"The recent leak of the Panama Papers scandal has lead to global tax dealings of multi-national corporations coming under increased scrutiny, particularly when it comes to perceived tax havens all over the world.
The tiny state of Luxembourg therefore found itself in the firing line having enjoyed a long-held reputation for shielding dealings that in the current climate would be deeply frowned on.
Authorities have done their best not to overlook the public mood and have subsequently stepped up efforts to ensure that global rules are being tightened to an acceptable level, and Luxembourg is no different.
Now, new rules dictate that the country will be required to disclose global tax information after the release of draft legislation aimed at ensuring international tax reporting rules are being followed.
Known as country-by-country reporting, the rules were released last year by the Organization for Economic Cooperation and Development as part of a coordination multi-country effort against tax-base erosion and profit shifting.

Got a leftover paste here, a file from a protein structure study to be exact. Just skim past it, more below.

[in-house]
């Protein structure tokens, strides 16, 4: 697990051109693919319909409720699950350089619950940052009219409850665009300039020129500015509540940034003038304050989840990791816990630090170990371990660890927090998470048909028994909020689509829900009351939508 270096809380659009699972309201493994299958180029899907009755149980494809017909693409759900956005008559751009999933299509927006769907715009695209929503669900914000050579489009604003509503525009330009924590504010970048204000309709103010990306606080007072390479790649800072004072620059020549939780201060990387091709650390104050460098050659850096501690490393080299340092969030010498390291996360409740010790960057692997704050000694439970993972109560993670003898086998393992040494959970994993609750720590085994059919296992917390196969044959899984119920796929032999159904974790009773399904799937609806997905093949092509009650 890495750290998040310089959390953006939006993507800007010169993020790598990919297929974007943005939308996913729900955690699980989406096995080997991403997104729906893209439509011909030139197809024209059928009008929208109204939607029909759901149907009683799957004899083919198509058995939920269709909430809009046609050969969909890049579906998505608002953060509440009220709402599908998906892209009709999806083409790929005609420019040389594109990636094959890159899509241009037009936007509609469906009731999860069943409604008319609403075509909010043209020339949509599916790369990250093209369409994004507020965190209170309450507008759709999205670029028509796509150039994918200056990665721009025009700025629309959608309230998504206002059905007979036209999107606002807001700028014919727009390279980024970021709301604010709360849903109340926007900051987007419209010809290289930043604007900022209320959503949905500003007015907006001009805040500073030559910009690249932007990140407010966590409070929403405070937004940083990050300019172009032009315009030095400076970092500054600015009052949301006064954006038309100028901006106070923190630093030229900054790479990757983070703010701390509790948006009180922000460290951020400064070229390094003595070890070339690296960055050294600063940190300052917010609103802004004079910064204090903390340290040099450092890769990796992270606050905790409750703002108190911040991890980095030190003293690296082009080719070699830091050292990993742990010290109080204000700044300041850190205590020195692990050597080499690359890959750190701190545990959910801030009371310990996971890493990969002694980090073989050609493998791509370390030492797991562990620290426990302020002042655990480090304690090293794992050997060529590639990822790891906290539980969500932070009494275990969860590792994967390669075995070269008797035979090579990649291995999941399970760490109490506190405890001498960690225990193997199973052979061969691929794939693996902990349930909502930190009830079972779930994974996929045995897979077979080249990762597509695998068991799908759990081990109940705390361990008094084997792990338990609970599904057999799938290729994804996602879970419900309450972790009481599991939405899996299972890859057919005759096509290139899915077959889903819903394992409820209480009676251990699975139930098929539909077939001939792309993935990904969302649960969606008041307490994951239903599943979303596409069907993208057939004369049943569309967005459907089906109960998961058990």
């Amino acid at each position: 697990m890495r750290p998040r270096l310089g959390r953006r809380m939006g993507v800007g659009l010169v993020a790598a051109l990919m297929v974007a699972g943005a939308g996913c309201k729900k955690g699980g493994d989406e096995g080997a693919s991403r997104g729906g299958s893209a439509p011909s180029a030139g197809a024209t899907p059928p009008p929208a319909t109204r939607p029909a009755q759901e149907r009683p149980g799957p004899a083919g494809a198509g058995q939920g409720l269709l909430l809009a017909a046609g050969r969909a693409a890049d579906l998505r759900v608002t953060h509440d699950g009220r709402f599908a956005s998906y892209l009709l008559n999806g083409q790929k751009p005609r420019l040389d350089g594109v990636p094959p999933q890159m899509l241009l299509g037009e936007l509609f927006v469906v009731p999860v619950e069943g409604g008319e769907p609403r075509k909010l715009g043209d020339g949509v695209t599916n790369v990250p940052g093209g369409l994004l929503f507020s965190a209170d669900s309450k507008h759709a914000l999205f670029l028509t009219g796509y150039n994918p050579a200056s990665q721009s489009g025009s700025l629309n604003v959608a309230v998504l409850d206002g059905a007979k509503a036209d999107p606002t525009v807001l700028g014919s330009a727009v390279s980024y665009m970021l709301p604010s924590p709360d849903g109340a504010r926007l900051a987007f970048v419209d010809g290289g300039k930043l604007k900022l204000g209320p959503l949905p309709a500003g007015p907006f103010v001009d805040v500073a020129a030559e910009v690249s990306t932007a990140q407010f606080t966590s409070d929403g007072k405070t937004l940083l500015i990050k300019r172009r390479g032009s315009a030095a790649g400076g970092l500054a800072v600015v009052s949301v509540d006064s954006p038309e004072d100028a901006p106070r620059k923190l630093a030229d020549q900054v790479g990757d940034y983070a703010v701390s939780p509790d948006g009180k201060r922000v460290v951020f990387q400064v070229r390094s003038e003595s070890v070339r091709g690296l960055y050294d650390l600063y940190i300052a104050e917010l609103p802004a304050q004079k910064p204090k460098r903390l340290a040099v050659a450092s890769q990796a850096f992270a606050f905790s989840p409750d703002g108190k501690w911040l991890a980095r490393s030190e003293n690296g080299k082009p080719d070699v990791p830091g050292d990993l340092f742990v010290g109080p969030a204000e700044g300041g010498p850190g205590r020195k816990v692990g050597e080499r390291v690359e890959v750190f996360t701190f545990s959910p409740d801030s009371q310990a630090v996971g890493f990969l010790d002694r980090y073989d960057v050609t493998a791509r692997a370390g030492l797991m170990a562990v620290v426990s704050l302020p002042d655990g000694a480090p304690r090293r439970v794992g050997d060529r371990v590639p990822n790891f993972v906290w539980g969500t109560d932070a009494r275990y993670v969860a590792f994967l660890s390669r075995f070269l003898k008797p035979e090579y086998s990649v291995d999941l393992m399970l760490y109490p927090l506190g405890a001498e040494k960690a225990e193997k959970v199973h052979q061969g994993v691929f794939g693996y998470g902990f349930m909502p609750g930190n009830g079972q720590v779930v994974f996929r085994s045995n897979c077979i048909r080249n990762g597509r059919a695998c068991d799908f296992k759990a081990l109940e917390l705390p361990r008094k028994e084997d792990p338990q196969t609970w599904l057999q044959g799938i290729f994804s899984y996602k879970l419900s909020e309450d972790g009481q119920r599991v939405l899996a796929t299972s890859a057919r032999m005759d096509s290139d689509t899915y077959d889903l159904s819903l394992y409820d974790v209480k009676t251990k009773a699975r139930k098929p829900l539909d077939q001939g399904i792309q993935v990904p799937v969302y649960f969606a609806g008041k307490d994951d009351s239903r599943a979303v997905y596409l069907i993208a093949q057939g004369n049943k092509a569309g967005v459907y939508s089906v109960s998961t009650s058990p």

Luxembourg is one of 44 nations to have signup up to the Multilateral Competent Authority Agreement on the Exchange of Country-by-Country Reports, meaning it has subsequently committed to participating in a global exchange of the reports.
Country-by-country reporting rules were approved by the European Parliament in May and now look poised to take hold inside Luxembourg law.
They will require firms to submit a global blueprint that would outline where they were operating, paying taxes, and earning income.
As a result, all companies with some sort of presence in Luxembourg and have consolidated annual group revenue of at least 750 million euros will be obliged to file reports for tax years beginning after Jan. 1, 2016, or else face fines as much as 250,000 euros.
Combating base erosion and profit sharing (BEPS) is one of the most pressing priorities for many officials, with the method largely seen as a strategy for avoid taxation by moving profits from jurisdictions with high rates of taxes to those, like Luxembourg, with lower tax rates.
Ensuring that operations in Luxembourg are reported to authorities could help to ease the problem, with draft legislation also including a secondary filing system for companies that only have subsidiaries in the country and not the parent organisation itself.